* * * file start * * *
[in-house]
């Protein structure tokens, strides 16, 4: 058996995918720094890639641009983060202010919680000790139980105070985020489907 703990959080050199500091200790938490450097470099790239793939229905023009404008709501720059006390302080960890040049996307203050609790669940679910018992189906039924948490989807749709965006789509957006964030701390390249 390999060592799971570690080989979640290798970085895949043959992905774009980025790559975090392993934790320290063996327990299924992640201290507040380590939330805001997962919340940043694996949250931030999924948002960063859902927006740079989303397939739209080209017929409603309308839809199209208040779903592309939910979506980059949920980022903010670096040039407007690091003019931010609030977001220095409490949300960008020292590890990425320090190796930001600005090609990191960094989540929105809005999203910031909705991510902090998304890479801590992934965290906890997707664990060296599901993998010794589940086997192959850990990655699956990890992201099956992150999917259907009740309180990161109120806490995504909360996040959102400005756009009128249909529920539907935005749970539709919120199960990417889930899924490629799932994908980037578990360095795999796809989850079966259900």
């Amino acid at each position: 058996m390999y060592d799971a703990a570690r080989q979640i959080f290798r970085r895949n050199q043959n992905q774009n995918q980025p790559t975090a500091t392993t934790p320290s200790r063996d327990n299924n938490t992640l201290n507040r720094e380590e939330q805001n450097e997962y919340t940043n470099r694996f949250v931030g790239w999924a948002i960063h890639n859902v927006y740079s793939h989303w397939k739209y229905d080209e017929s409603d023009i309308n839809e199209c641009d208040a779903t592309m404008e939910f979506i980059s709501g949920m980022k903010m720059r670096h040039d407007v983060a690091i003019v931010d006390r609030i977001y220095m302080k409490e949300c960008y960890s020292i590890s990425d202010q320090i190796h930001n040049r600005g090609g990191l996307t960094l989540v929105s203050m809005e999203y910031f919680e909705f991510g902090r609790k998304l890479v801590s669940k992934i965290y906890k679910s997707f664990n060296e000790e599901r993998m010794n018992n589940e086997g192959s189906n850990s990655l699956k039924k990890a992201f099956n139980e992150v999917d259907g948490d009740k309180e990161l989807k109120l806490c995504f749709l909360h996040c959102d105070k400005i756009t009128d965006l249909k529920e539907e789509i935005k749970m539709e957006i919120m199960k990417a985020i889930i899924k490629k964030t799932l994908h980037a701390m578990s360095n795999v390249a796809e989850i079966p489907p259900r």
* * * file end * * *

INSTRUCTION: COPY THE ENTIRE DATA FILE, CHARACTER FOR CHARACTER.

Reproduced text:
[in-house]
């Protein structure tokens, strides 16, 4: 058996995918720094890639641009983060202010919680000790139980105070985020489907 703990959080050199500091200790938490450097470099790239793939229905023009404008709501720059006390302080960890040049996307203050609790669940679910018992189906039924948490989807749709965006789509957006964030701390390249 390999060592799971570690080989979640290798970085895949043959992905774009980025790559975090392993934790320290063996327990299924992640201290507040380590939330805001997962919340940043694996949250931030999924948002960063859902927006740079989303397939739209080209017929409603309308839809199209208040779903592309939910979506980059949920980022903010670096040039407007690091003019931010609030977001220095409490949300960008020292590890990425320090190796930001600005090609990191960094989540929105809005999203910031909705991510902090998304890479801590992934965290906890997707664990060296599901993998010794589940086997192959850990990655699956990890992201099956992150999917259907009740309180990161109120806490995504909360996040959102400005756009009128249909529920539907935005749970539709919120199960990417889930899924490629799932994908980037578990360095795999796809989850079966259900």
């Amino acid at each position: 058996m390999y060592d799971a703990a570690r080989q979640i959080f290798r970085r895949n050199q043959n992905q774009n995918q980025p790559t975090a500091t392993t934790p320290s200790r063996d327990n299924n938490t992640l201290n507040r720094e380590e939330q805001n450097e997962y919340t940043n470099r694996f949250v931030g790239w999924a948002i960063h890639n859902v927006y740079s793939h989303w397939k739209y229905d080209e017929s409603d023009i309308n839809e199209c641009d208040a779903t592309m404008e939910f979506i980059s709501g949920m980022k903010m720059r670096h040039d407007v983060a690091i003019v931010d006390r609030i977001y220095m302080k409490e949300c960008y960890s020292i590890s990425d202010q320090i190796h930001n040049r600005g090609g990191l996307t960094l989540v929105s203050m809005e999203y910031f919680e909705f991510g902090r609790k998304l890479v801590s669940k992934i965290y906890k679910s997707f664990n060296e000790e599901r993998m010794n018992n589940e086997g192959s189906n850990s990655l699956k039924k990890a992201f099956n139980e992150v999917d259907g948490d009740k309180e990161l989807k109120l806490c995504f749709l909360h996040c959102d105070k400005i756009t009128d965006l249909k529920e539907e789509i935005k749970m539709e957006i919120m199960k990417a985020i889930i899924k490629k964030t799932l994908h980037a701390m578990s360095n795999v390249a796809e989850i079966p489907p259900r």